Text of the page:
4 We previously denied the Subscriber Plaintiffs' requests to accept interlocutory appeals from the denial of class certification. Franco v. Conn. [*15] Gen. Life Ins. Co., No. 13-8010 (3d Cir. Mar. 14, 2013) (denying petition for leave to appeal under Fed. R. Civ. P. 23(f)); Franco v. Conn. Gen. Life Ins. Co., No. 14-8053 (3d Cir. June 12, 2014) (same).
The Provider Plaintiffs assail the District Court's decision that they lack standing to sue under ERISA.5 They assert that assignments of benefits from participants in the CIGNA-administered healthcare plans include the right to sue under ERISA to recover those benefits.6
5 The Provider Plaintiffs did not appeal the dismissal of their RICO and Sherman Act Claims.
6 Our review of a District Court order dismissing a complaint for lack of standing is plenary. Baldwin v. Univ. of Pittsburgh Med. Ctr., 636 F.3d 69, 74 (3d Cir. 2011).
In North Jersey Brain & Spine Center v. Aetna, Inc., we addressed "the question of what type of assignment is necessary to confer derivative standing" to sue under ERISA for benefits provided by an employer-sponsored healthcare plan. 801 F.3d 369, 372 (3d Cir. 2015) [hereinafter NJBSC]. In NJBSC, the plan participants had assigned to their healthcare provider "'all payments for medical services rendered to myself or my dependents.'" Id. at 370-71. Although receiving this assignment of all payments owed by the insurance company, the healthcare provider in NJBSC "reserved the right to bill the patients [*16] for any amount not covered by their insurance." Id. at 371. Aetna argued that the assignment was insufficient to confer derivative standing to the healthcare provider, asserting that "an assignment must explicitly include not just the right to payment but also the patient's legal claim to that payment." Id. at 372. In rejecting Aetna's argument, we explained:
[W]e are guided by Congress's intent that ERISA "protect ... the interests of participants in employee benefit plans," 29 U.S.C. § 1001(b), and our conviction that the assignment of ERISA claims to providers "serves the interests of patients by increasing their access to care." CardioNet, 751 F.3d at 179. It does not seem that the interests of patients or the intentions of Congress would be furthered by drawing a distinction between a patient's assignment of her right to receive payment and the medical provider's ability to sue to enforce that right. The value of such assignments lies in the fact that providers, confident in their right to reimbursement and ability to enforce that right against insurers, can treat patients without demanding they prove their ability to pay up front. Patients increase their access to healthcare and transfer responsibility for litigating unpaid claims to the provider, [*17] which will ordinarily be better positioned to pursue those claims. See Hermann Hosp. v. MEBA Med. & Benefits Plan, 845 F.2d 1286, 1289 n.13 (5th Cir. 1988) ("[P]roviders are better situated and financed to pursue an action for benefits owed for their services."). These advantages would be lost if an assignment of payment of benefits did not implicitly confer standing to sue. See Conn. State Dental, 591 F.3d at 1352. As the United States Court of Appeals for the Fifth Circuit observed, if providers'"status as assignees does not entitle them to federal standing against [insurers], providers would either have to rely on the beneficiary to maintain an ERISA suit, or they would have to sue the beneficiary. Either alternative ... would discourage providers from becoming assignees and possibly from helping beneficiaries who were unable to pay them 'up-front.'" Hermann Hosp., 845 F.2d at 1289 n.13.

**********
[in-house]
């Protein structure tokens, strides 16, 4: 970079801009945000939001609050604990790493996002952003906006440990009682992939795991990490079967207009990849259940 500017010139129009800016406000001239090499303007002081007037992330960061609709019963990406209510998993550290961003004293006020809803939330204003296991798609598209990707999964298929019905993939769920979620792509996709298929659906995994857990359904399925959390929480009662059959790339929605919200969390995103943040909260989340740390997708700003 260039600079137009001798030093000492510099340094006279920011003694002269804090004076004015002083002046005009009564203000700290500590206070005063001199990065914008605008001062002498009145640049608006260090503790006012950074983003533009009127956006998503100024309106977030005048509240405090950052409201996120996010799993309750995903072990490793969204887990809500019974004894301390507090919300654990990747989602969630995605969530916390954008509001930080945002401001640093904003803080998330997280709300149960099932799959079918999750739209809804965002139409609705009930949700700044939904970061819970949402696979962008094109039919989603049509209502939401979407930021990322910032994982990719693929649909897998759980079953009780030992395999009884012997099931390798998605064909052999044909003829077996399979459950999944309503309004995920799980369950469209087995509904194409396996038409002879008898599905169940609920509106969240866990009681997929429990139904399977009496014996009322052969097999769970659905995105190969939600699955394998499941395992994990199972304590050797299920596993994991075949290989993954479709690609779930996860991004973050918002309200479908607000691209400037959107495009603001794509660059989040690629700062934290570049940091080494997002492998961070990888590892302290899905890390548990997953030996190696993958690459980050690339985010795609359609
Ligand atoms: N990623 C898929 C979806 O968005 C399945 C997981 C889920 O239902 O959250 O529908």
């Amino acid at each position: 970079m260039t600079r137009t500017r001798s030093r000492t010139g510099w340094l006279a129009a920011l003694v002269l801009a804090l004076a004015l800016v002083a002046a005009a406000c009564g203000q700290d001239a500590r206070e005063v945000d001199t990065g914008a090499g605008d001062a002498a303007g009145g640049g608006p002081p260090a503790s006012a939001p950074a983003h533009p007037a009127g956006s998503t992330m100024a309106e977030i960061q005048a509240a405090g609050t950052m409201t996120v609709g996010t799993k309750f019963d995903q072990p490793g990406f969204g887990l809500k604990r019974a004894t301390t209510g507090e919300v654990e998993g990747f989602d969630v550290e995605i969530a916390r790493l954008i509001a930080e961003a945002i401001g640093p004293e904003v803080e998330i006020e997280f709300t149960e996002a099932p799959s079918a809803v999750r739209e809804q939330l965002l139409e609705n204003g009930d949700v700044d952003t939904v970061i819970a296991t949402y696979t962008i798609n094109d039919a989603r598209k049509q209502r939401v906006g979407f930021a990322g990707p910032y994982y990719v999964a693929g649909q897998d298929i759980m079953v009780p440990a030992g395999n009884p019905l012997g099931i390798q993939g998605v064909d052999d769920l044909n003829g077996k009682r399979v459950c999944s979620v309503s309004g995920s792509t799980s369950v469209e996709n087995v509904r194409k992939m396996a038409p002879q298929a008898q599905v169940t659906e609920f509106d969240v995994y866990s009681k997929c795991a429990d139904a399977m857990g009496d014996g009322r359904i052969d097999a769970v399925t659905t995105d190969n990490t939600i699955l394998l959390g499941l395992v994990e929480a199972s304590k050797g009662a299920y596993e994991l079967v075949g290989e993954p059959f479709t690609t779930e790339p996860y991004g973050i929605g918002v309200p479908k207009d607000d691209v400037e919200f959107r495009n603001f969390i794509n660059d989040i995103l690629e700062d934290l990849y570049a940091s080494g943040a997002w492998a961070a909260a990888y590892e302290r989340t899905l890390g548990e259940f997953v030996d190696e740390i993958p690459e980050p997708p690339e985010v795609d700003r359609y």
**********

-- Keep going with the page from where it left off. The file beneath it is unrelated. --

Id. at 373-74.